Yes, that Rhodes. Founder of the diamond company De Beers, the imperialist’s imperialist and namesake of both the country of Rhodesia (now Zambia and Zimbabwe) and the Rhodes Scholarship. This was not his house, but built as a memorial to him and a home for the scholars in 1928. It’s more Arts and Crafts than 1920s Gothic; its rotunda is not exactly part of the building and it looks blocky and awkward from some angles, like a set of bedroom furniture in a too-small room (you can rent it for your wedding!). Nevertheless the library is lovely: now called The Bodleian Library of Commonwealth and African Studies at Rhodes House, it “specialises in the history and current affairs – political, economic and social – of the Commonwealth and sub-Saharan Africa including the offshore islands.” Even Oxonians are surprised to find that anyone can use this library–just wave to the porter and try not to make too much noise in the rotunda (photo 2, it echoes). Once inside note the beautiful William Morris textile, with figures designed by Edward Burne-Jones (photo 3) on the way to the library upstairs. Happy studying!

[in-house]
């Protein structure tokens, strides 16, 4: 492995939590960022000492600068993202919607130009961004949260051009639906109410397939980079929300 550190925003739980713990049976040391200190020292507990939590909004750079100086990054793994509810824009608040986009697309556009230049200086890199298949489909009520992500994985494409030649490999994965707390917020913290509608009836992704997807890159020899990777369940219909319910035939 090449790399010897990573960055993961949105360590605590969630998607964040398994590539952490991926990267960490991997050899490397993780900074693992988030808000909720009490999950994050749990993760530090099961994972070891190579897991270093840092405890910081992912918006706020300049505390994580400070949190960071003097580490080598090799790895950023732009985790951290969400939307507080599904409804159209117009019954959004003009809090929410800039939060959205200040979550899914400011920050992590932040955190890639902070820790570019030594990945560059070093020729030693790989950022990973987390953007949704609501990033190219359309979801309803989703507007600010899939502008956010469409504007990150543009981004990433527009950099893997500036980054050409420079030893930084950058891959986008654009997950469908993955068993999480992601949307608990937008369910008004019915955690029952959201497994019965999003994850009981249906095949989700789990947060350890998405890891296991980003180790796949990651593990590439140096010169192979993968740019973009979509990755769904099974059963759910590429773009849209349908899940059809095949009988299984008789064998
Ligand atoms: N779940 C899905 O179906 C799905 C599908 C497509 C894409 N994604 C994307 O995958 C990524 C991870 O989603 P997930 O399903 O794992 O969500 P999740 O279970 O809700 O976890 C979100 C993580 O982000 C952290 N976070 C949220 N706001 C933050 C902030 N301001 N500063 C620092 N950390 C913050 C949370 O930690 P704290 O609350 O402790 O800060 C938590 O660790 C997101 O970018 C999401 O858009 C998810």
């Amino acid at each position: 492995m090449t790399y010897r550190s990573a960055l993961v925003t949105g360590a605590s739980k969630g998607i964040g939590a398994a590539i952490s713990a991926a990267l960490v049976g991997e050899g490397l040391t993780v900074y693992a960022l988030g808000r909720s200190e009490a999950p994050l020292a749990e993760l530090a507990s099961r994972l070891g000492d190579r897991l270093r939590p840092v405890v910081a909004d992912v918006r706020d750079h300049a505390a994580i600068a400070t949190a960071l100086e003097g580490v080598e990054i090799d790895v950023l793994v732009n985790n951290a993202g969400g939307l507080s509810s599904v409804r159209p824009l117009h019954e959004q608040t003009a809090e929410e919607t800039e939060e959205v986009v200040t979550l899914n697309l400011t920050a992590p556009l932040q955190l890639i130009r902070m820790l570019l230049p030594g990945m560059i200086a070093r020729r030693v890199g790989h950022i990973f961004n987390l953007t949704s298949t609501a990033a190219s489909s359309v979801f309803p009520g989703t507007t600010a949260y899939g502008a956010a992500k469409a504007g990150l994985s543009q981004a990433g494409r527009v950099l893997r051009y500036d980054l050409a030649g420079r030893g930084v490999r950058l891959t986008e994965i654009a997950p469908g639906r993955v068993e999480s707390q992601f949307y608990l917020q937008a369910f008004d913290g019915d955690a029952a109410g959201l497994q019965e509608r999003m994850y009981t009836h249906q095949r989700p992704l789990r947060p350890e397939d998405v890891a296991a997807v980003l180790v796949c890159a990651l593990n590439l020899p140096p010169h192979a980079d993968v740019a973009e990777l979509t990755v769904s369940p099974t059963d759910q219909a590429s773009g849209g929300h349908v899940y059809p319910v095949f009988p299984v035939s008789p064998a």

Find out more about the library:
Find out more about the building here:
http://www.rhodeshouse.ox.ac.uk/rhodes-house (You can take a virtual tour! But not including the library)